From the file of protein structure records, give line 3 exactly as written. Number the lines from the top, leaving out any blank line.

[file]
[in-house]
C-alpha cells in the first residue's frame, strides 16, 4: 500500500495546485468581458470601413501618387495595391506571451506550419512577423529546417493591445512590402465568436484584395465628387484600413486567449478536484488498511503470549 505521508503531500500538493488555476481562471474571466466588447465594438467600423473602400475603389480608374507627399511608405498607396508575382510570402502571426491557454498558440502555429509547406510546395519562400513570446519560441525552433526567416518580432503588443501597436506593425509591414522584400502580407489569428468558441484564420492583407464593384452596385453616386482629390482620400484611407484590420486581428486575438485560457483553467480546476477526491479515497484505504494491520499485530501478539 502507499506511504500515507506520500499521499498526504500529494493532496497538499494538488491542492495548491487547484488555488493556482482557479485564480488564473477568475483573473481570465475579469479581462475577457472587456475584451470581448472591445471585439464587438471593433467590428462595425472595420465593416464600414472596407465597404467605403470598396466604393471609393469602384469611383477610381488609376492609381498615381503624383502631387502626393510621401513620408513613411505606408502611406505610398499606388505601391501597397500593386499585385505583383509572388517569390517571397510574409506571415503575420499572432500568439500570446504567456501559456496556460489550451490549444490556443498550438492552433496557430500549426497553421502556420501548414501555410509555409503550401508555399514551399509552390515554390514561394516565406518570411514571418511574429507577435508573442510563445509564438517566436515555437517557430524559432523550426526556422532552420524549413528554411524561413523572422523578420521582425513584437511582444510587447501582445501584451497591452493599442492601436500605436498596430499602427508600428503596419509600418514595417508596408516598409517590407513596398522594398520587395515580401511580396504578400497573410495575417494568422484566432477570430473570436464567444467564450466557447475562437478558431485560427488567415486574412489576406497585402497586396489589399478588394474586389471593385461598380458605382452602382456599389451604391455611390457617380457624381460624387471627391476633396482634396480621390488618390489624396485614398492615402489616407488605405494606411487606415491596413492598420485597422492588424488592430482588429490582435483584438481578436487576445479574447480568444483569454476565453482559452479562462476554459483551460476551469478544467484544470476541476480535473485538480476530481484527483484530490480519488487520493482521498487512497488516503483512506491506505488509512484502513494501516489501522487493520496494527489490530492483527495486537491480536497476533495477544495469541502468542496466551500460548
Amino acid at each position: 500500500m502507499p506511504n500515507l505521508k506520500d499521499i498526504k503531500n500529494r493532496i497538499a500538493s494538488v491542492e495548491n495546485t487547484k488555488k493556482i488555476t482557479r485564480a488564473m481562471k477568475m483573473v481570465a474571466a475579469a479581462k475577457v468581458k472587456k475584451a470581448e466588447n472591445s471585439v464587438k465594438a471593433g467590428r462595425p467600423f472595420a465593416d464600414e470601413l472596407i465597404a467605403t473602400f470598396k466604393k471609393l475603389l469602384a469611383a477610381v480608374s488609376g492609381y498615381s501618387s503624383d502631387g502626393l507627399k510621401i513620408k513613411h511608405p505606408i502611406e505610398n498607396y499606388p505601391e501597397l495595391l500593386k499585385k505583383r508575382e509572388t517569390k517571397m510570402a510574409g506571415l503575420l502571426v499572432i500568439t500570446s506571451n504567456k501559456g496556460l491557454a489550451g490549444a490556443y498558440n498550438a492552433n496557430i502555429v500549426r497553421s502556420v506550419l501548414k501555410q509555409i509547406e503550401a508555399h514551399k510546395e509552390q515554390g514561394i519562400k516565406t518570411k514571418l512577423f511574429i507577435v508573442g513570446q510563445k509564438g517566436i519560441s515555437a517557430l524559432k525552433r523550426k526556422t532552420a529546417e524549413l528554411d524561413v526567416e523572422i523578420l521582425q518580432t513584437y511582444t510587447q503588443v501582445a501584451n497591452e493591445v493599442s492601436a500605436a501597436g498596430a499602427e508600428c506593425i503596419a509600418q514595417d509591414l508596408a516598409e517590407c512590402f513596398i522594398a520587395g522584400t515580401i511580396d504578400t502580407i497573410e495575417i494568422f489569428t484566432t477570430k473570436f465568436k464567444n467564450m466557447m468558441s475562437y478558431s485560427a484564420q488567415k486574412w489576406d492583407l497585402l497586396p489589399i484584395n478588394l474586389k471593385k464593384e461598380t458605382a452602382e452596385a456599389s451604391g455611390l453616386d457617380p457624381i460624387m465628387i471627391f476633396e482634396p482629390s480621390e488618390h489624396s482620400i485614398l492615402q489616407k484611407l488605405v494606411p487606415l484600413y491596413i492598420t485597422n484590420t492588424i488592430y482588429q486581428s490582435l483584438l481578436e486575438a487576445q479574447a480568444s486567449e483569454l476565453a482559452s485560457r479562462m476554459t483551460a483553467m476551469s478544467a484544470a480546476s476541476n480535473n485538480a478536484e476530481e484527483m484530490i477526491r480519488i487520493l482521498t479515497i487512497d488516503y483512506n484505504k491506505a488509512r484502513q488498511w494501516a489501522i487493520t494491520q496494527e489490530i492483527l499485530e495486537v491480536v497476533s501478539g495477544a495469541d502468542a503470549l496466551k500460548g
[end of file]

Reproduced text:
Amino acid at each position: 500500500m502507499p506511504n500515507l505521508k506520500d499521499i498526504k503531500n500529494r493532496i497538499a500538493s494538488v491542492e495548491n495546485t487547484k488555488k493556482i488555476t482557479r485564480a488564473m481562471k477568475m483573473v481570465a474571466a475579469a479581462k475577457v468581458k472587456k475584451a470581448e466588447n472591445s471585439v464587438k465594438a471593433g467590428r462595425p467600423f472595420a465593416d464600414e470601413l472596407i465597404a467605403t473602400f470598396k466604393k471609393l475603389l469602384a469611383a477610381v480608374s488609376g492609381y498615381s501618387s503624383d502631387g502626393l507627399k510621401i513620408k513613411h511608405p505606408i502611406e505610398n498607396y499606388p505601391e501597397l495595391l500593386k499585385k505583383r508575382e509572388t517569390k517571397m510570402a510574409g506571415l503575420l502571426v499572432i500568439t500570446s506571451n504567456k501559456g496556460l491557454a489550451g490549444a490556443y498558440n498550438a492552433n496557430i502555429v500549426r497553421s502556420v506550419l501548414k501555410q509555409i509547406e503550401a508555399h514551399k510546395e509552390q515554390g514561394i519562400k516565406t518570411k514571418l512577423f511574429i507577435v508573442g513570446q510563445k509564438g517566436i519560441s515555437a517557430l524559432k525552433r523550426k526556422t532552420a529546417e524549413l528554411d524561413v526567416e523572422i523578420l521582425q518580432t513584437y511582444t510587447q503588443v501582445a501584451n497591452e493591445v493599442s492601436a500605436a501597436g498596430a499602427e508600428c506593425i503596419a509600418q514595417d509591414l508596408a516598409e517590407c512590402f513596398i522594398a520587395g522584400t515580401i511580396d504578400t502580407i497573410e495575417i494568422f489569428t484566432t477570430k473570436f465568436k464567444n467564450m466557447m468558441s475562437y478558431s485560427a484564420q488567415k486574412w489576406d492583407l497585402l497586396p489589399i484584395n478588394l474586389k471593385k464593384e461598380t458605382a452602382e452596385a456599389s451604391g455611390l453616386d457617380p457624381i460624387m465628387i471627391f476633396e482634396p482629390s480621390e488618390h489624396s482620400i485614398l492615402q489616407k484611407l488605405v494606411p487606415l484600413y491596413i492598420t485597422n484590420t492588424i488592430y482588429q486581428s490582435l483584438l481578436e486575438a487576445q479574447a480568444s486567449e483569454l476565453a482559452s485560457r479562462m476554459t483551460a483553467m476551469s478544467a484544470a480546476s476541476n480535473n485538480a478536484e476530481e484527483m484530490i477526491r480519488i487520493l482521498t479515497i487512497d488516503y483512506n484505504k491506505a488509512r484502513q488498511w494501516a489501522i487493520t494491520q496494527e489490530i492483527l499485530e495486537v491480536v497476533s501478539g495477544a495469541d502468542a503470549l496466551k500460548g